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Among those that were unsuccessful, the poorest record in the productive use of funds and repayments was that of the Mediterranean and Southeastern European countries. Often, funds from private investment and government loans were wasted and sometimes used corruptly. Like a domestic investment, for a foreign investment to contribute to economic development, it must generate a sufficient income stream to yield a positive rate of profit and end up repaying the original investment. In stark contrast to the poor track record of many of the investments in southern and eastern Europe (and in the Ottoman Empire, Egypt, and North Africa), the majority of investments

Figure 12.4 Distribution of foreign investment in 1914. A) by investor countries, B) by recipient.

The versions in the Scandinavian countries not only financed their return, but also made a very positive contribution to the development of the economies in which they were made. In fact, although the absolute amounts were relatively small, in per capita terms foreign investments in Sweden, Denmark and Norway were the highest in Europe. The amounts loaned were invested wisely, and along with the great educational achievements of these countries, they are to be credited with the rapid development of their economies in the late 19th century.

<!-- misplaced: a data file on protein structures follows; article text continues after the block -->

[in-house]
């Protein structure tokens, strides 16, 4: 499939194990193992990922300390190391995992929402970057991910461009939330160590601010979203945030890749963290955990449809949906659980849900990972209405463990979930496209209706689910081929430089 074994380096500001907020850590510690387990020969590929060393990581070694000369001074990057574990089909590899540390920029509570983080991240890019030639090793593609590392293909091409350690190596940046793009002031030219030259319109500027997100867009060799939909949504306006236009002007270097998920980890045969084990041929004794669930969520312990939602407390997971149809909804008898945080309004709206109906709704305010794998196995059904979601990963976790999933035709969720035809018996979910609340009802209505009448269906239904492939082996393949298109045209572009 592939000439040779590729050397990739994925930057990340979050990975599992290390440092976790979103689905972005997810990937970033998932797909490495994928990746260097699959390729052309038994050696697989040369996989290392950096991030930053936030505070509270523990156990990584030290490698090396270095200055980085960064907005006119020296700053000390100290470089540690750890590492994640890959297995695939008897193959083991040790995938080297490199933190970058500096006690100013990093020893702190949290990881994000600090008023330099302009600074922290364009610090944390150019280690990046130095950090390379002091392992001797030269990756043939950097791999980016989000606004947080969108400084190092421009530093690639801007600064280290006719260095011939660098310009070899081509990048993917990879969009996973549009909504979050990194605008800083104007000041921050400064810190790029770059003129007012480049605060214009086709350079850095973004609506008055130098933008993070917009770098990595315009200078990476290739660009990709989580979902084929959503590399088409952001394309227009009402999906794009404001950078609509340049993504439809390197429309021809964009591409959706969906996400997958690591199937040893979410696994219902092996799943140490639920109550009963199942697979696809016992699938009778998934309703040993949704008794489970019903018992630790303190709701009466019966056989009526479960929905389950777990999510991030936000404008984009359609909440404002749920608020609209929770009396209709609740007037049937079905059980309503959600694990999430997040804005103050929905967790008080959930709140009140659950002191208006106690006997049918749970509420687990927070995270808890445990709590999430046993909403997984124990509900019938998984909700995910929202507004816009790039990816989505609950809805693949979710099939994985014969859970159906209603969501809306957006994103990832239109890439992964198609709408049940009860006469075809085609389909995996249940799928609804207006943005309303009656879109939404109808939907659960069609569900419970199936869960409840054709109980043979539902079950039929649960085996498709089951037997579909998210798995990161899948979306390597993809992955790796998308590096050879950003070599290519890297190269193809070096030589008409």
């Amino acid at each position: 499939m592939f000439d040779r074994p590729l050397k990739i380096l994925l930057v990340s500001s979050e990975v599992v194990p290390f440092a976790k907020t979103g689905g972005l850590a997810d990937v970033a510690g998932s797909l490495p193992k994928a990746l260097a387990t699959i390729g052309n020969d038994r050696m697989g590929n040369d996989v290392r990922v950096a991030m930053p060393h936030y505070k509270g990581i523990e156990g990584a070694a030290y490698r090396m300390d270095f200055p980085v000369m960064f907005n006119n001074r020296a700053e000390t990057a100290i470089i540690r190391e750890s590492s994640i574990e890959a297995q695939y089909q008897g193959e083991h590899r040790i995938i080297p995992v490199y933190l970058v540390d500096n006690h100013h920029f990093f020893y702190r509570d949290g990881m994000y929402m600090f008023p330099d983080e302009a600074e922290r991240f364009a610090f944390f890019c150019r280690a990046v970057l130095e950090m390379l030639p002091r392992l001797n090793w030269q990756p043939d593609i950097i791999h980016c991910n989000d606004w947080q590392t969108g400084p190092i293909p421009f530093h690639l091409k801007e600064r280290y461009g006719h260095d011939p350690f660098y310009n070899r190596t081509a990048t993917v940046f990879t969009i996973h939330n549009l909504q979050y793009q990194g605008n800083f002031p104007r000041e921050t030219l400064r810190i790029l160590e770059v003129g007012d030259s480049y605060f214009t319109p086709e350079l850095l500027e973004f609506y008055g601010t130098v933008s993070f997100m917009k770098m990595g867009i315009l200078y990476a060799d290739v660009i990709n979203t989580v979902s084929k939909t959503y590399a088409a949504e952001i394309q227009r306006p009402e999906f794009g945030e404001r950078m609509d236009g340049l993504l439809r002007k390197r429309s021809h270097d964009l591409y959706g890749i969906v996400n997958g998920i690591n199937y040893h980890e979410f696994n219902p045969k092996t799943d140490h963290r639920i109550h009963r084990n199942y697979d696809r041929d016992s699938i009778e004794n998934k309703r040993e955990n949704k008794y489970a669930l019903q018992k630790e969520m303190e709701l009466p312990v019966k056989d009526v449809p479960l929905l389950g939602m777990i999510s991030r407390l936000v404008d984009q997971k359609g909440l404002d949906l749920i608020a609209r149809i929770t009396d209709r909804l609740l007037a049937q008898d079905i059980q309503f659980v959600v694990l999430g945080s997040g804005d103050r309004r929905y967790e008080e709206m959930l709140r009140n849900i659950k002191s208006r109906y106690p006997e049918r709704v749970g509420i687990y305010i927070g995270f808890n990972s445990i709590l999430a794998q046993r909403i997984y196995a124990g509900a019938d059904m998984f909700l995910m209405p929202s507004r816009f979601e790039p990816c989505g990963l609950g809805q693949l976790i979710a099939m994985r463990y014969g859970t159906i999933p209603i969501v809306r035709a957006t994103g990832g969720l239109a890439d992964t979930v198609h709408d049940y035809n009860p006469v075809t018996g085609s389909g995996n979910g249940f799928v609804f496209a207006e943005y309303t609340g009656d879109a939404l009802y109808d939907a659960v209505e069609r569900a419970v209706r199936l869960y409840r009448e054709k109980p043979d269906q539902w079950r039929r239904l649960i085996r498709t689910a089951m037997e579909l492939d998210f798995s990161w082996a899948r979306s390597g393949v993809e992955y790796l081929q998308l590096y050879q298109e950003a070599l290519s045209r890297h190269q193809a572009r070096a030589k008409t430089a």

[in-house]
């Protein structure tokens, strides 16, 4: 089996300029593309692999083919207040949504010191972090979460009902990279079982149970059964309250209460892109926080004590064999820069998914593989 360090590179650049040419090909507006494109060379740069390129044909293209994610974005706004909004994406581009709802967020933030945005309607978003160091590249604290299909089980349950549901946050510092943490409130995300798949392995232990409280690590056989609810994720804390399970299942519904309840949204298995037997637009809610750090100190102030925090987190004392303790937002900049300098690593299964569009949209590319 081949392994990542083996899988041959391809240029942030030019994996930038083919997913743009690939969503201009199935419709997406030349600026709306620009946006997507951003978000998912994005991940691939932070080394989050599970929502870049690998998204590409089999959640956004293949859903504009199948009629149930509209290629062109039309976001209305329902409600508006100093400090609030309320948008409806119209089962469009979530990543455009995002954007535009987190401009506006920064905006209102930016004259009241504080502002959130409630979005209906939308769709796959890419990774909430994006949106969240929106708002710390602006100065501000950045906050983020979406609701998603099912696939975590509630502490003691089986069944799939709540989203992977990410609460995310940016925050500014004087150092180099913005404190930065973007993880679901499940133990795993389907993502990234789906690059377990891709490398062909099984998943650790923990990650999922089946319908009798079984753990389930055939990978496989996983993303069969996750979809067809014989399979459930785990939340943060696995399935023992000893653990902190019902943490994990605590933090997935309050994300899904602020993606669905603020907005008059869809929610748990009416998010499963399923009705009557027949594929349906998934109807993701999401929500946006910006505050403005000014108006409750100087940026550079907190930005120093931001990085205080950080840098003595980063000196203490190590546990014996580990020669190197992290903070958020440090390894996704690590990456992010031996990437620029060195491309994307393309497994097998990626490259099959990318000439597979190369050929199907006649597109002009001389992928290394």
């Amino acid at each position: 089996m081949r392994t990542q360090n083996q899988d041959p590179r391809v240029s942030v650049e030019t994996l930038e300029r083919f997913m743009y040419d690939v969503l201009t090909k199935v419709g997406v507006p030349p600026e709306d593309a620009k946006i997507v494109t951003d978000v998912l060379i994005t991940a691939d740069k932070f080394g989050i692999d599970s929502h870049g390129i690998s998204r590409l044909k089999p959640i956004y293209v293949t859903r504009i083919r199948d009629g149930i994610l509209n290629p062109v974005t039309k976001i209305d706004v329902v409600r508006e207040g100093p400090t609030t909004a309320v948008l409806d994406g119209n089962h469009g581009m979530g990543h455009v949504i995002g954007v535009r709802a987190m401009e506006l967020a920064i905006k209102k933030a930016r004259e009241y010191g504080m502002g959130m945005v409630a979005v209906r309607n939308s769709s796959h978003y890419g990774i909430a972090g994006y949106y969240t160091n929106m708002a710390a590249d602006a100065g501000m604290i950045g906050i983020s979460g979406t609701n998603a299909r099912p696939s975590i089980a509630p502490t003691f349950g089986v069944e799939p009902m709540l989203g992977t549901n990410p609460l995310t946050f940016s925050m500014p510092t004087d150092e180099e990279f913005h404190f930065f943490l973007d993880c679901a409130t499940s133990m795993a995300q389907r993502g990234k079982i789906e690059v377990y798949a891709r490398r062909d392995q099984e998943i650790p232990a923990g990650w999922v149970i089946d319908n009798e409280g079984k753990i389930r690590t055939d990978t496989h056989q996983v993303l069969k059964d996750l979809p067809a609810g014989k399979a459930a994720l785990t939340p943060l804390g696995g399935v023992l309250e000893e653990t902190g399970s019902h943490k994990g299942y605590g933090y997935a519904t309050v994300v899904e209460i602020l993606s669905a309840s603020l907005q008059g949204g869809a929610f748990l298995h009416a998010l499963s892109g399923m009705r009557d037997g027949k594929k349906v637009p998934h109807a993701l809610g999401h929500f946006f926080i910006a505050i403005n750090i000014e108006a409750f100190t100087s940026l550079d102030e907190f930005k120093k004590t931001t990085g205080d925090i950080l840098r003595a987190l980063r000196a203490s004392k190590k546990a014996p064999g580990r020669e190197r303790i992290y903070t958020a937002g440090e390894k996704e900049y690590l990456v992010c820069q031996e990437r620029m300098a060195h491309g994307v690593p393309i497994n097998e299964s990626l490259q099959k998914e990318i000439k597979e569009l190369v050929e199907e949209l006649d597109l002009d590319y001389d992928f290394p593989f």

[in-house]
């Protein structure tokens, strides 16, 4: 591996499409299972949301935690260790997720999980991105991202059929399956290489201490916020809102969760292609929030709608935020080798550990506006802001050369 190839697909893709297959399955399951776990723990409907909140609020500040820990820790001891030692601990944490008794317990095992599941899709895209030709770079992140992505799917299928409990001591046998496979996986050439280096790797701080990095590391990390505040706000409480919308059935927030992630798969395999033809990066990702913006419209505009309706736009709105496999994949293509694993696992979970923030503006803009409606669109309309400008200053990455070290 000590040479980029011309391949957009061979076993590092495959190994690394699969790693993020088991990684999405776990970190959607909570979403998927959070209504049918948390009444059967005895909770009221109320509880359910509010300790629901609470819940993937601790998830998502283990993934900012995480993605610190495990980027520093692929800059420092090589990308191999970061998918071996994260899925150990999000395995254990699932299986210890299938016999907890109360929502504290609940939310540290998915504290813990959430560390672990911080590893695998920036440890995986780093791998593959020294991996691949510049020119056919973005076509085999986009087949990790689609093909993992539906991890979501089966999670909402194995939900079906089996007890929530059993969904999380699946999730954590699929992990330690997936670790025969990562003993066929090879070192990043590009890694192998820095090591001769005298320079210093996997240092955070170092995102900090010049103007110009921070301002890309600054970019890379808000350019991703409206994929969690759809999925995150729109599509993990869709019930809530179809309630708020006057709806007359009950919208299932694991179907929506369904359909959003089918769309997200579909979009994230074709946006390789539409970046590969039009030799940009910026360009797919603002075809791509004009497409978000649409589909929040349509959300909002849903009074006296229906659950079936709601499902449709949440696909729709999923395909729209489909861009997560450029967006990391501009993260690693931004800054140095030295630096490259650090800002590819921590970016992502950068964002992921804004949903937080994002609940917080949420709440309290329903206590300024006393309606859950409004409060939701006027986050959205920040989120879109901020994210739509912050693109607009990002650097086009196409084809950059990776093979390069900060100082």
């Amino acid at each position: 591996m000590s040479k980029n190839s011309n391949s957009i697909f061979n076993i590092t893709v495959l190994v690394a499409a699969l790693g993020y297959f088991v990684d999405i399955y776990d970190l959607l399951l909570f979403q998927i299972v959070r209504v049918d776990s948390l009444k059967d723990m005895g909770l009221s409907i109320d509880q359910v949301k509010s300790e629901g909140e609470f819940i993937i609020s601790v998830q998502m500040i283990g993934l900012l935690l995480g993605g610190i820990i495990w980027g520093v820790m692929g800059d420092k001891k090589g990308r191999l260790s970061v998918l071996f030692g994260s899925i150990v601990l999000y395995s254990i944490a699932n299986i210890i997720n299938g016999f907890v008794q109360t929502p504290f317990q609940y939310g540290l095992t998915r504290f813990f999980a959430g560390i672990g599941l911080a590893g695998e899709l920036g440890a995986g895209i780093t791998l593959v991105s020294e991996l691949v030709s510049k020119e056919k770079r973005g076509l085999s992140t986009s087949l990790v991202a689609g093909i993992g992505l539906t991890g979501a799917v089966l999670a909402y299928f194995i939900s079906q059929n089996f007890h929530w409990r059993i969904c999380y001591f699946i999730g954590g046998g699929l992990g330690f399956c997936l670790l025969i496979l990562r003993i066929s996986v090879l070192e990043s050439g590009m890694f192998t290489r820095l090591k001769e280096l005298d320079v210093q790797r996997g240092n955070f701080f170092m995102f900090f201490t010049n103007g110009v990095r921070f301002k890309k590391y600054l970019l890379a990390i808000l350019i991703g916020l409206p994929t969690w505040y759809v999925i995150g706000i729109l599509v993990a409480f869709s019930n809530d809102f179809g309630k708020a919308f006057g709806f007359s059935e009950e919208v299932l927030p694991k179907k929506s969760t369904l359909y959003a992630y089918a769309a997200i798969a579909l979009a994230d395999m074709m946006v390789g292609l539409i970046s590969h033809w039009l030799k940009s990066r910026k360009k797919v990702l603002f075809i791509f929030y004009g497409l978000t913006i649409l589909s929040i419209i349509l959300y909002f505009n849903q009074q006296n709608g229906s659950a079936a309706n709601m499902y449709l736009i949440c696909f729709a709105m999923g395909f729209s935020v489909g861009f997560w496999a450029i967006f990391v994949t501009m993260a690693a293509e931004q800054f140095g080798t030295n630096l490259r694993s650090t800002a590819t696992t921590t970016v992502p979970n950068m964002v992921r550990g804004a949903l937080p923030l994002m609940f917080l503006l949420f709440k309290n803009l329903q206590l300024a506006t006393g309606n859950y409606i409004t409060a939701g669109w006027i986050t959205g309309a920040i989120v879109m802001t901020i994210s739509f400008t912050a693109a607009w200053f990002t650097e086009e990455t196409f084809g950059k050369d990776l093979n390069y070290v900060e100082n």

Like the Scandinavian countries, Australia, New Zealand and Canada received large foreign investment in relation to the size of their population, which explains their high growth rates and high living standards at the beginning of the 20th century. By 1914, Canada had received the equivalent of $ 3.85 billion (at 1914 values), mostly from Great Britain, although US citizens and their companies had invested about $ 900 million there. Australia received 1.8 billion dollars, and New Zealand, about 300 million – more than 95%, in both cases, coming from Great Britain. Most of the funds in all three cases were invested in public securities and used to finance infrastructure (railways, ports, public works, etc.), although substantial sums were also dedicated to mining in Australia and Canada. This model of foreign investment allowed national investment to be directed towards directly productive activities in the most promising sectors of the economy. Considering the small population and vast area of ​​the three countries, it is not surprising that they specialized in the production of goods that required little labor in proportion to the land: wool (and its derivative lamb meat) in Australia and New Zealand, and wheat in Canada.

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